We seriously need to do something to increase revenue.

Is legalizing gambling in Hawaii the answer?

Hawaii County Civil Defense Update for Tuesday, August 11, at 2:45

This is a Civil Defense message.

The National Weather Service reports that Tropical Depression Felicia is dissipating.

The effects of Tropical Depression Felicia are still being felt as localized gusty winds over parts of the island. The strongest winds are near the Kailua-Kona Airport. Winds are forecasted to subside as the day progresses.

The current high surf warning in effect for Hawai’i Island was downgraded to a high surf advisory at 11:48 this morning. Wave heights continue to decrease.

We will continue to monitor Tropical Depression Felicia as it passes North and West of Hawai’i Island.

Unless conditions change that will affect your safety, this will be the last update for Tropical Depression Felicia

Thank you for your diligence during this time and have a safe day.

This is your Hawai’i County Civil Defense.

Kokua Kailua Sunday, August 23

MAKAHA SONS AND NA LEI O KAHOLOKU TO PERFORM
FREE AUGUST KOKUA KAILUA WILL CELEBRATE 50TH ANNIVERSARY OF STATEHOOD

Shop….Dine….Buy Local


Kokua Kailua Hulihee Palace Concert and Village Stroll will celebrate Hawaii’s 50th Anniversary of Statehood on Sunday, August 23, 2009 in Historic Kailua Village.
Statehood Logo
As with every Kokua Kailua, Alii Drive will be converted into a pedestrian walkway from 1 p.m. until 6 p.m. Special features at the free August 23 event will include hula performances beginning at 1:00 p.m. by Merrie Monarch award-winning Na Lei O Kaholoku.

Hawaii County Mayor Billy Kenoi will offer welcome remarks at 2:30 p.m. At 3:00 p.m. the famed Makaha Sons will perform and at 4:00 p.m., Hulihee Palace hosts their monthly free concert honoring Kamehameha III.

For more than 30 years, The Makaha Sons have captivated audiences with their rich harmonies, stage presence, and instrumental talent. Through several reorganizations over the years, they have evolved into a trio with Louis “Moon” Kuakahi, John Koko and Jerome Koko. As winners of countless Na Hoku Hanohano awards, you won’t want to miss this opportunity to see and hear The Makaha Sons. Free entertainment on the mainstage is brought to you by the 50th Anniversary of Hawaii Statehood and the County of Hawaii.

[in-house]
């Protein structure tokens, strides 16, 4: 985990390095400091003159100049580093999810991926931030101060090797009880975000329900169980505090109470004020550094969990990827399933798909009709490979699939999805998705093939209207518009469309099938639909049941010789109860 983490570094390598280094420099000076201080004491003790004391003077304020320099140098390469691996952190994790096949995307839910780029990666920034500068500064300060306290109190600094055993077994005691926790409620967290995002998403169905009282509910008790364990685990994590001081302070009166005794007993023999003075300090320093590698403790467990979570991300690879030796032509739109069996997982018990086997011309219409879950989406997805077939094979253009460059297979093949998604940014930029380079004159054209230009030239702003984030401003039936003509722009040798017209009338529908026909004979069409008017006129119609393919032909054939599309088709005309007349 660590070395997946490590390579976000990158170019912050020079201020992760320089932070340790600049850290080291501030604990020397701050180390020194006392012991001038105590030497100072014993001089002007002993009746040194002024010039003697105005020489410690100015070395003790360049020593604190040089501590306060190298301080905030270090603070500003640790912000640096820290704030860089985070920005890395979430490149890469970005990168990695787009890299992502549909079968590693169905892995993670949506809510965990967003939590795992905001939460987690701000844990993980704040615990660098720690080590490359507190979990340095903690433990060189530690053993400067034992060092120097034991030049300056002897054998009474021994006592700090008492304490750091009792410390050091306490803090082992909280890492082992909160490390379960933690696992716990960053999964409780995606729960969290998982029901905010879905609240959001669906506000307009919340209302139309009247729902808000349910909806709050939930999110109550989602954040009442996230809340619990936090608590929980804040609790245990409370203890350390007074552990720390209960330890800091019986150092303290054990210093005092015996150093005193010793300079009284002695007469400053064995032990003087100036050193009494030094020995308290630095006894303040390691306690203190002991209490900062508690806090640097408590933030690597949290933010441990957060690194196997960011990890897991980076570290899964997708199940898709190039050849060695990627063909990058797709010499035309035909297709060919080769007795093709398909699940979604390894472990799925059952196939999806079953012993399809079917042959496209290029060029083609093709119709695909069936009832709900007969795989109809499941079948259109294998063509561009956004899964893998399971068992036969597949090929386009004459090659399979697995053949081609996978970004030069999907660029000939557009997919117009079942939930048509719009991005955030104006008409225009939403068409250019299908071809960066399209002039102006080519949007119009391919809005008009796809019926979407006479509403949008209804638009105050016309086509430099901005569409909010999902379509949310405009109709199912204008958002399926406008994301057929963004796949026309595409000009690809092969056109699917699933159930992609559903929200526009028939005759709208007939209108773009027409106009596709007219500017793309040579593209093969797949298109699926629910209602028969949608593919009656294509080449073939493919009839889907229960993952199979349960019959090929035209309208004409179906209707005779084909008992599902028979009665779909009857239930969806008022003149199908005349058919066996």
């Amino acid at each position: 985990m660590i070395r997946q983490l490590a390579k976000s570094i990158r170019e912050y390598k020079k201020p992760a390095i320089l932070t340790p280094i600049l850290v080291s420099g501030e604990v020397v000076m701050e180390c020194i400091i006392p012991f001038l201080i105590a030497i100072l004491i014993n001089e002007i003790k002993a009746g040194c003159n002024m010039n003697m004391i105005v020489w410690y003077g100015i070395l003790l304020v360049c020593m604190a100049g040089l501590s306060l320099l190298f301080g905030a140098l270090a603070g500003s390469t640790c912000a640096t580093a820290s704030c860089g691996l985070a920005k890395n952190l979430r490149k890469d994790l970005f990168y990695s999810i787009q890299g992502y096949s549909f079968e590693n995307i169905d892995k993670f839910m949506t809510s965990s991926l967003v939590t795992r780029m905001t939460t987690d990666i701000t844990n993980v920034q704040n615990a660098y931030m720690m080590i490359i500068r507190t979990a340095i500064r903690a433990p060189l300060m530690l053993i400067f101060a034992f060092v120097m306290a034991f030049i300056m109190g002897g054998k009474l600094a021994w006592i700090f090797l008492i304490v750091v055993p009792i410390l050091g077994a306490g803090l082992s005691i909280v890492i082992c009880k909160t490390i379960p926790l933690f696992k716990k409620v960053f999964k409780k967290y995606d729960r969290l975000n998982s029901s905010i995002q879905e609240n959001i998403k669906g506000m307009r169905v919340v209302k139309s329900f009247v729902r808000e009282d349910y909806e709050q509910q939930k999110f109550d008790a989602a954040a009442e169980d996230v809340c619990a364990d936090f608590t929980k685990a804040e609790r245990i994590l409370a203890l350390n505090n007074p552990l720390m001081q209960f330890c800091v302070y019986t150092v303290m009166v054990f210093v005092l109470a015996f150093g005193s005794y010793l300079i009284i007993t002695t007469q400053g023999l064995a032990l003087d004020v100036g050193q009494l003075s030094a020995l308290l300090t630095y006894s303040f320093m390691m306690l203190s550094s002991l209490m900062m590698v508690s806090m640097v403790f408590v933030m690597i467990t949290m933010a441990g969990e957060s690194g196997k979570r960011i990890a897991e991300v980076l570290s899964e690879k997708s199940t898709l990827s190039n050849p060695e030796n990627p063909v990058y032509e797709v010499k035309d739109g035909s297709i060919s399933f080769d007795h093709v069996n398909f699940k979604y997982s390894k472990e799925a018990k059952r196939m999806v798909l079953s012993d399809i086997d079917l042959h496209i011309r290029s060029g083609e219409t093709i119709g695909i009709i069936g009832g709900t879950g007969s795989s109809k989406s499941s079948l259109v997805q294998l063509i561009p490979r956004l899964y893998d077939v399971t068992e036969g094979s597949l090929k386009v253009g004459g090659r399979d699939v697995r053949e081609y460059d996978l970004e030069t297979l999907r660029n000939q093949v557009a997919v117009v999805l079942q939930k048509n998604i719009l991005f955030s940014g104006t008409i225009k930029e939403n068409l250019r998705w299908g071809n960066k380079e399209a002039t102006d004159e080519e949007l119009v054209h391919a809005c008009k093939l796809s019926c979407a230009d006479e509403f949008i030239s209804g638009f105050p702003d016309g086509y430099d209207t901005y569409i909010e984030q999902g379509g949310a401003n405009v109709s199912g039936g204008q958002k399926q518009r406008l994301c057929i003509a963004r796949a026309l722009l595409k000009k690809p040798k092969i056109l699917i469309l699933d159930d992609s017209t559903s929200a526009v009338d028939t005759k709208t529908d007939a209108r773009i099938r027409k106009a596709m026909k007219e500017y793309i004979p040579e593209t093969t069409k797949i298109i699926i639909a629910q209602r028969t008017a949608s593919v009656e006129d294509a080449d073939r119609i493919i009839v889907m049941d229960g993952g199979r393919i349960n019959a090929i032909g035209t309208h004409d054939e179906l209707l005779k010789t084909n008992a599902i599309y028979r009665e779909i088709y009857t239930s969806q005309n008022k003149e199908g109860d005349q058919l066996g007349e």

Concert goers may bring their own beach mat or chair and utilize the free chair check at Emma’s Square for hands-free shopping and dining in the Village during Kokua Kailua which always features vendors, local artists and participating merchants offering special kamaaina discounts.

Kokua Kailua Hulihee Palace Concert and Village Stroll is sponsored by the Kailua Village Business Improvement District, the Kona-Kohala Chamber of Commerce, Destination Kona Coast, Kailua Village Merchants Association, Hulihee Palace and Pacific Radio Group. The program is designed to rally support for merchants and restaurants and to remind residents to shop, dine and buy local.

The next Kokua Kailua Hulihee Palace Concert and Village Stroll date is Sunday, September 20, 2009.

Volunteers are always needed and appreciated to assist with closing and re-opening the road. If you are able to kokua Kailua so that these events can continue, please contact Marie Aguilar at 334-0562 or Dorlene Kolina Chao at 936-9202.

Police are Collecting Backpacks for Kids

Media Release:

All the police stations on the island of Hawai’i will double as drop-off points throughout August and September during a drive to collect used backpacks for children in need.

The backpacks will be distributed to children at women’s shelters, homeless shelters and transitional housing facilities. Backpacks have been identified as the most-requested item for children’s charities in Hawai’i and elsewhere.

Police Chief Harry S. Kubojiri offered police stations as drop-off points to make it convenient for anyone who wishes to donate backpacks for the project. “As we enter into the beginning of another school year, I humbly ask those of you who have usable backpacks your child has replaced and is no longer using to consider donating them to assist those less fortunate in our community,” the chief said. He added that the public may continue to drop off backpacks after the drive ends and police will pass them along to the appropriate nonprofit agencies.

The two principal organizations coordinating the backpack drive are the Office for Social Ministry and From Kids For Kids. Other agencies will also participate.

The Office for Social Ministry provides a continuum of homeless programs from outreach to emergency shelter to permanent supportive housing.

From Kids For Kids was founded in 2006 by Big Island resident Nani Welch Keliihoomalu, then 10, to encourage kids to donate to each other.